CDIM10 - CHAPTER 10 Motion in a Noninertial Reference Frame...

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CHAPTER 10 Motion in a Noninertial Reference Frame 10-1. The accelerations which we feel at the surface of the Earth are the following: (1) Gravitational : 2 980 cm/sec (2) Due to the Earth’s rotation on its own axis: ( ) ( ) ( ) 2 2 8 2 8 5 2 rad/day 6.4 10 cm 86400 sec/day 6.4 10 7.3 10 3.4 cm/sec r π ω = × × = × × × = 2 (3) Due to the rotation about the sun: ( ) ( ) 2 2 13 2 5 13 2 2 rad/year 1.5 10 cm 86400 365 sec/day 7.3 10 1.5 10 0.6 cm/sec 365 r π ω = × × × × = × × = 10-2. The fixed frame is the ground. y a θ x The rotating frame has the origin at the center of the tire and is the frame in which the tire is at rest. From Eqs. (10.24), (10.25): ( ) 2 f f r r = + + × + × × + × a r r v ±± ± ω ω ω ω a R 333
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334 CHAPTER 10 Now we have 0 0 0 cos sin 0 f r r a a r V a r r θ θ = − + = = = = = R i r i v a k k ±± ± ω ω j Substituting gives 2 0 cos sin f v a a a r θ θ = − + + a i j j i ( 2 0 cos sin 1 f v a r θ θ = − + + + a i j ) a (1) We want to maximize f a , or alternatively, we maximize 2 f a : 4 2 2 2 2 2 2 2 2 2 0 0 4 2 2 2 2 2 0 0 2 cos cos 2 sin sin 2 2 cos sin f v av a a a r r v av a a r r a θ θ θ θ θ = + + + + + = + + + a θ 2 2 2 0 0 2 2 cos 2 cos 0 when tan f d av a d r ar v θ θ θ θ = − + = = a (Taking a second derivative shows this point to be a maximum.) 2 0 2 2 2 4 0 n implies cos ar v v a r v θ θ = = + ta and 0 2 2 4 0 sin ar a r v θ = + Substituting into (1) 2 2 0 2 2 4 2 2 4 0 0 0 1 f ar v av a r a r v a r v = − + + + + + j a i This may be written as 2 4 2 0 f a a v r = + + a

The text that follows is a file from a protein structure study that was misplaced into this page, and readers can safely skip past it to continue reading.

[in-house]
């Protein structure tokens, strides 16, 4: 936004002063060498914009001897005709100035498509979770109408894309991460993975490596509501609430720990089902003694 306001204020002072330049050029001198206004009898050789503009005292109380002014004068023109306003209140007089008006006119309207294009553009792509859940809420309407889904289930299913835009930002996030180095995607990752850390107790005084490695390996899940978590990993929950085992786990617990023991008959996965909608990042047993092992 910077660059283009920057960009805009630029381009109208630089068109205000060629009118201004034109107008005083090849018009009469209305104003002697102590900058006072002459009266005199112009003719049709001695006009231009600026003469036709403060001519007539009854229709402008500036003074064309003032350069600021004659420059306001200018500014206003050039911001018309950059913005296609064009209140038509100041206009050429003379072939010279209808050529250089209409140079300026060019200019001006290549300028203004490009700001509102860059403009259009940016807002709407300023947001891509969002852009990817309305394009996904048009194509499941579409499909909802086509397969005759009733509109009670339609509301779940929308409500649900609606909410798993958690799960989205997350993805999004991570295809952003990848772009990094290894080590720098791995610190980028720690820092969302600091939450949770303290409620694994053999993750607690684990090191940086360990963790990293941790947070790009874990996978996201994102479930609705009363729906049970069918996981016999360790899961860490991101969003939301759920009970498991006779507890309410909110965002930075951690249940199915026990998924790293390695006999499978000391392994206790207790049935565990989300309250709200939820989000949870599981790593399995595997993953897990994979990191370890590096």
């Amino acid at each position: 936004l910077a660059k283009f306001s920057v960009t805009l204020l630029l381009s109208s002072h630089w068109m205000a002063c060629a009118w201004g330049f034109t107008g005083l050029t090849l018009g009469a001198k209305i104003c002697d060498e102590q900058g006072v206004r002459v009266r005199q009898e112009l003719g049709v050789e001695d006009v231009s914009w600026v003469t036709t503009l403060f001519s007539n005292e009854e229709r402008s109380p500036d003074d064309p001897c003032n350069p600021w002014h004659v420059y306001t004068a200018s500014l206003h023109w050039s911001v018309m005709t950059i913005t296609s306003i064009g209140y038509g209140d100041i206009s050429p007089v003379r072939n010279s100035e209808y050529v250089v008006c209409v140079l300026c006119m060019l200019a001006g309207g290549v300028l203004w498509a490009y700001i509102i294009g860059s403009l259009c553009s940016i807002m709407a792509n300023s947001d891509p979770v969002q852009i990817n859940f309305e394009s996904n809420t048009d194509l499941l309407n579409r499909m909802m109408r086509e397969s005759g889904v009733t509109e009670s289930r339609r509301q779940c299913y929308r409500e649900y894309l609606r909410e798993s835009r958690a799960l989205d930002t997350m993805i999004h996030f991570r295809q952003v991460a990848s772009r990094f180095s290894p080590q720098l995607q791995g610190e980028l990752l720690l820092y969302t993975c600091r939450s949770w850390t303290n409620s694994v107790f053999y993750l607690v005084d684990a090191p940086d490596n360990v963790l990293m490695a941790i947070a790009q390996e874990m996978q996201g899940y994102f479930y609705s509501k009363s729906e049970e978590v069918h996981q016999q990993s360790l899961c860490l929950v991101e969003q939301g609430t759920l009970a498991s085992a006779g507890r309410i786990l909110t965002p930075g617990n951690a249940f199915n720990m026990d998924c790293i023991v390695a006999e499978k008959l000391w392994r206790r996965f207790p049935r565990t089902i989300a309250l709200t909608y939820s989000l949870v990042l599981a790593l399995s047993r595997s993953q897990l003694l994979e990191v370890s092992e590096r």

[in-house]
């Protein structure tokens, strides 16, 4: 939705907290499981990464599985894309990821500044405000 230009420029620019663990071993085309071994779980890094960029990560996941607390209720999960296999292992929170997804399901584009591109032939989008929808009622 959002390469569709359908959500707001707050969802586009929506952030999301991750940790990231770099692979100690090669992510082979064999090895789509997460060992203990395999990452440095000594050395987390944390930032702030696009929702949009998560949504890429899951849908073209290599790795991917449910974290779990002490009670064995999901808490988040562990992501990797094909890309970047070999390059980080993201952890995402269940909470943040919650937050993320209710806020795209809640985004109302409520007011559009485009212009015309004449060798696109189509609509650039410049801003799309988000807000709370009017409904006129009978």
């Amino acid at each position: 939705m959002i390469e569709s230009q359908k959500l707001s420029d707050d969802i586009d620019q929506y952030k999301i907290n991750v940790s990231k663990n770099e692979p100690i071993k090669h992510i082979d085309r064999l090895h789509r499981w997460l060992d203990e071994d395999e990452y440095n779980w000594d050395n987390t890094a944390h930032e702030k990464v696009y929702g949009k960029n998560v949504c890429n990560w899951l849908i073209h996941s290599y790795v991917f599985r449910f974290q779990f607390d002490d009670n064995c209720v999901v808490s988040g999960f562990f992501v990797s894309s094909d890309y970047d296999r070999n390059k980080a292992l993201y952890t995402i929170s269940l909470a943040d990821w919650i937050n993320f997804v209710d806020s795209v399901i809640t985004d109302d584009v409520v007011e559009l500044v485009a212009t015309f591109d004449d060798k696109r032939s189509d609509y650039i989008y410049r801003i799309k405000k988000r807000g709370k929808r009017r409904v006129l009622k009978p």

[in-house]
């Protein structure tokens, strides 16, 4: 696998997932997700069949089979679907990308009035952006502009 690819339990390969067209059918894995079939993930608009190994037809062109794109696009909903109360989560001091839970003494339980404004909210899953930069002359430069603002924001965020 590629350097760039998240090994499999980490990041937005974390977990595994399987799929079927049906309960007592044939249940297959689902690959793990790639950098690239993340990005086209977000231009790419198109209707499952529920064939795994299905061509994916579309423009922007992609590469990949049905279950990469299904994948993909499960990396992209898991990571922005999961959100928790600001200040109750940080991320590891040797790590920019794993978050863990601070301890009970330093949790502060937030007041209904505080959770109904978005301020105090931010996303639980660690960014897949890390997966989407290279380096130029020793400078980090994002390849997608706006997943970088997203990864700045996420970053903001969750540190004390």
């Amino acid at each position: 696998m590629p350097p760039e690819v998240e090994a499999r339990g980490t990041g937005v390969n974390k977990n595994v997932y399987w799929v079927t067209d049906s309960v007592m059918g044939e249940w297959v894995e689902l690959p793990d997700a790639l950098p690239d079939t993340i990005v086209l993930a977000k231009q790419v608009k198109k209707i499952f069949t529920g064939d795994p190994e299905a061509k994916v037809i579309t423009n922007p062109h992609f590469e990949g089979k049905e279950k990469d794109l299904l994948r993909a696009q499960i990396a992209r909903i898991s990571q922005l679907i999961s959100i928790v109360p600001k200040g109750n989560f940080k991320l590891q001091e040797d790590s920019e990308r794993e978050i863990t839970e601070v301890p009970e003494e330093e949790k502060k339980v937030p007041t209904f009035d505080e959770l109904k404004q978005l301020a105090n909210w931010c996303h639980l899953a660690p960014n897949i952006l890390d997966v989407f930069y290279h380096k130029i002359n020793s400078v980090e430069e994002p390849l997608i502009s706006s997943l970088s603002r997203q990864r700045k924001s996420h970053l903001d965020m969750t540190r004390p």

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MOTION IN A NONINERTIAL REFERENCE FRAME 335 θ A This is the maximum acceleration. The point which experiences this acceleration is at A : where 0 2 ar v tan θ = 10-3. We desire . From Eq. (10.25) we have eff 0 = F ( ) eff 2 f r m m m m = × × × × r r v ±± ± ω ω ω ω F F R r 0 ω The only forces acting are centrifugal and friction, thus 2 s mg m r µ ω = , or 2 s g r µ ω = 10-4. Given an initial position of (–0.5 R ,0) the initial velocity (0,0.5 ω R ) will make the puck motionless in the fixed system. In the rotating system, the puck will appear to travel clockwise in a circle of radius 0.5 R . Although a numerical calculation of the trajectory in the rotating system is a great aid in understanding the problem, we will forgo such a solution here. 10-5. The effective acceleration in the merry-go-round is given by Equation 10.27: 2 2 x x y ω ω = + ±± ± (1) 2 2 y y x ω ω = ±± ± (2) These coupled differential equations must be solved with the initial conditions ( ) 0 0 0.5 m x x = − , ( ) 0 0 0 m y y = , and ( ) ( ) 1 0 0 0 2 m s x y v = = ± ± 0 v , since we are given in the problem that the initial velocity is at an angle of 45° to the x -axis. We will vary over some range that we know satisfies the condition that the path cross over . We can start by looking at Figures 10-4e and 10-4f, which indicate that we want . Trial and error can find a trajectory that does loop but doesn’t cross its path at all, such as 0 v 1 0. 0 0
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